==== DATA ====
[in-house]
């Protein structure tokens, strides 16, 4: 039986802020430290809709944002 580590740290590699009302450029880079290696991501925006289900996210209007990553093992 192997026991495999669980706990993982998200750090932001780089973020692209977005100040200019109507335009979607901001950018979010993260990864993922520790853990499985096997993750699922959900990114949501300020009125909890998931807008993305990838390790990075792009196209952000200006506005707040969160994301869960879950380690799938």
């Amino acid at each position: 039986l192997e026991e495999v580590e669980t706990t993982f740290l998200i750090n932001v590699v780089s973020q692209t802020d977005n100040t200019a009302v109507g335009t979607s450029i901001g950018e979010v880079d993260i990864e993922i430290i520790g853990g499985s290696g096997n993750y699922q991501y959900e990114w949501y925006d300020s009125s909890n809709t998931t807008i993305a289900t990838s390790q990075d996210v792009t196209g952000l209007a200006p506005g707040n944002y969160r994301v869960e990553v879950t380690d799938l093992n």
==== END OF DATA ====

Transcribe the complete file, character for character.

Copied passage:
[in-house]
């Protein structure tokens, strides 16, 4: 039986802020430290809709944002 580590740290590699009302450029880079290696991501925006289900996210209007990553093992 192997026991495999669980706990993982998200750090932001780089973020692209977005100040200019109507335009979607901001950018979010993260990864993922520790853990499985096997993750699922959900990114949501300020009125909890998931807008993305990838390790990075792009196209952000200006506005707040969160994301869960879950380690799938």
């Amino acid at each position: 039986l192997e026991e495999v580590e669980t706990t993982f740290l998200i750090n932001v590699v780089s973020q692209t802020d977005n100040t200019a009302v109507g335009t979607s450029i901001g950018e979010v880079d993260i990864e993922i430290i520790g853990g499985s290696g096997n993750y699922q991501y959900e990114w949501y925006d300020s009125s909890n809709t998931t807008i993305a289900t990838s390790q990075d996210v792009t196209g952000l209007a200006p506005g707040n944002y969160r994301v869960e990553v879950t380690d799938l093992n």